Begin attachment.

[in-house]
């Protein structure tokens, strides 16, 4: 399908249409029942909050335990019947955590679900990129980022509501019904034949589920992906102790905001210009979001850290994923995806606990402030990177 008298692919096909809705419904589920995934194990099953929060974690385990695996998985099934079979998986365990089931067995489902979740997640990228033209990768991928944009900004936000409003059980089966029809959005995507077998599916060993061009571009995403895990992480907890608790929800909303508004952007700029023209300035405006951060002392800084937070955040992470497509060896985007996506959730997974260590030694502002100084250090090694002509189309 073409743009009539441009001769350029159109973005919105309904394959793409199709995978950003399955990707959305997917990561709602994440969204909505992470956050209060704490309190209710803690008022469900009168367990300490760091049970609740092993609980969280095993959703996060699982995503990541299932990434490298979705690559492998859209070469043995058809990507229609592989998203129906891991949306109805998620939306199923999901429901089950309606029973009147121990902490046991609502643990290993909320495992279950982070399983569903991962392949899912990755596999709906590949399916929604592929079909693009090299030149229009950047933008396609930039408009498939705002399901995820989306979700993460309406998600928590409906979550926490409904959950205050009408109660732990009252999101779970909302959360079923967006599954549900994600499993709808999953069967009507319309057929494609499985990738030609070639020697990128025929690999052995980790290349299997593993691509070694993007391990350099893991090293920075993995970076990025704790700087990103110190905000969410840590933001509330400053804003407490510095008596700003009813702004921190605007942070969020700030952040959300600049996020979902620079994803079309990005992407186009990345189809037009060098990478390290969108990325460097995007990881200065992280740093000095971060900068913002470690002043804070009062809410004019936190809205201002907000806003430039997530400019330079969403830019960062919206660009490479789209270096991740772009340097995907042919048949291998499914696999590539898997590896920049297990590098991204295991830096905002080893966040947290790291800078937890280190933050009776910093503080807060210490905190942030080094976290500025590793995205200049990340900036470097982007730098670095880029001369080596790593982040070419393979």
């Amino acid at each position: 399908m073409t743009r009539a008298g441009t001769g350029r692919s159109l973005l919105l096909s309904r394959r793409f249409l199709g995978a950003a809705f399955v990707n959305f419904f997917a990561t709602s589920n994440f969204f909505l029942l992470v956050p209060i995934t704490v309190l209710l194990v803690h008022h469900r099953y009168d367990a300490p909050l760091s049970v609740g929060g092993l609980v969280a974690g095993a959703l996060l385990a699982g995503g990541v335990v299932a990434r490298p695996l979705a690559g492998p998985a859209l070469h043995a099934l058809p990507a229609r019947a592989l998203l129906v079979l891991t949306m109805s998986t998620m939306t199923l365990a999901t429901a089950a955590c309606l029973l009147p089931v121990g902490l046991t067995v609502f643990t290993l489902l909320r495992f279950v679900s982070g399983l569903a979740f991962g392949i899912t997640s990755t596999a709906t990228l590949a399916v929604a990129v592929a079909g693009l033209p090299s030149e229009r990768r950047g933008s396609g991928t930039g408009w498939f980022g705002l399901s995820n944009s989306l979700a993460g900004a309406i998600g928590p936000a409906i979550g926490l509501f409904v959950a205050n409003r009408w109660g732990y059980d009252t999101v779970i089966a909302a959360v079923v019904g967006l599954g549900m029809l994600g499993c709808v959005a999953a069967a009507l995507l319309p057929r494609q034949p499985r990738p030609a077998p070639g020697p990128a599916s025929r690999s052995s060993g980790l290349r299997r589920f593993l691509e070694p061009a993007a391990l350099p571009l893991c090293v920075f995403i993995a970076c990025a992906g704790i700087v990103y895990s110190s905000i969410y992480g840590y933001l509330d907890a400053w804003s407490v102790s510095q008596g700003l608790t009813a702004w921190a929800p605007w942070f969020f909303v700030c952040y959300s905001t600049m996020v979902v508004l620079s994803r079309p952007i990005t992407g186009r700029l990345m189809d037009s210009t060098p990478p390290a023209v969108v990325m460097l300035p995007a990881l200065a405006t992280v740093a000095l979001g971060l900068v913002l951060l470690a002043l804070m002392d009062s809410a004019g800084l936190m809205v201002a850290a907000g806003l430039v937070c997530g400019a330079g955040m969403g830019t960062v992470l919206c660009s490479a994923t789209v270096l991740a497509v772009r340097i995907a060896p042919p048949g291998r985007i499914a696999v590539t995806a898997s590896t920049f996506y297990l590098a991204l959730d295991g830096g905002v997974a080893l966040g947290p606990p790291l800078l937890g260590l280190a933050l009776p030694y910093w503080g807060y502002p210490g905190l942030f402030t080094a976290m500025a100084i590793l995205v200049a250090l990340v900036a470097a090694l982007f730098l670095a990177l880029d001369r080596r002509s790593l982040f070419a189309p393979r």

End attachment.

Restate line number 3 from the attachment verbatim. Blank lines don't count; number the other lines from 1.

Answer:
């Amino acid at each position: 399908m073409t743009r009539a008298g441009t001769g350029r692919s159109l973005l919105l096909s309904r394959r793409f249409l199709g995978a950003a809705f399955v990707n959305f419904f997917a990561t709602s589920n994440f969204f909505l029942l992470v956050p209060i995934t704490v309190l209710l194990v803690h008022h469900r099953y009168d367990a300490p909050l760091s049970v609740g929060g092993l609980v969280a974690g095993a959703l996060l385990a699982g995503g990541v335990v299932a990434r490298p695996l979705a690559g492998p998985a859209l070469h043995a099934l058809p990507a229609r019947a592989l998203l129906v079979l891991t949306m109805s998986t998620m939306t199923l365990a999901t429901a089950a955590c309606l029973l009147p089931v121990g902490l046991t067995v609502f643990t290993l489902l909320r495992f279950v679900s982070g399983l569903a979740f991962g392949i899912t997640s990755t596999a709906t990228l590949a399916v929604a990129v592929a079909g693009l033209p090299s030149e229009r990768r950047g933008s396609g991928t930039g408009w498939f980022g705002l399901s995820n944009s989306l979700a993460g900004a309406i998600g928590p936000a409906i979550g926490l509501f409904v959950a205050n409003r009408w109660g732990y059980d009252t999101v779970i089966a909302a959360v079923v019904g967006l599954g549900m029809l994600g499993c709808v959005a999953a069967a009507l995507l319309p057929r494609q034949p499985r990738p030609a077998p070639g020697p990128a599916s025929r690999s052995s060993g980790l290349r299997r589920f593993l691509e070694p061009a993007a391990l350099p571009l893991c090293v920075f995403i993995a970076c990025a992906g704790i700087v990103y895990s110190s905000i969410y992480g840590y933001l509330d907890a400053w804003s407490v102790s510095q008596g700003l608790t009813a702004w921190a929800p605007w942070f969020f909303v700030c952040y959300s905001t600049m996020v979902v508004l620079s994803r079309p952007i990005t992407g186009r700029l990345m189809d037009s210009t060098p990478p390290a023209v969108v990325m460097l300035p995007a990881l200065a405006t992280v740093a000095l979001g971060l900068v913002l951060l470690a002043l804070m002392d009062s809410a004019g800084l936190m809205v201002a850290a907000g806003l430039v937070c997530g400019a330079g955040m969403g830019t960062v992470l919206c660009s490479a994923t789209v270096l991740a497509v772009r340097i995907a060896p042919p048949g291998r985007i499914a696999v590539t995806a898997s590896t920049f996506y297990l590098a991204l959730d295991g830096g905002v997974a080893l966040g947290p606990p790291l800078l937890g260590l280190a933050l009776p030694y910093w503080g807060y502002p210490g905190l942030f402030t080094a976290m500025a100084i590793l995205v200049a250090l990340v900036a470097a090694l982007f730098l670095a990177l880029d001369r080596r002509s790593l982040f070419a189309p393979r």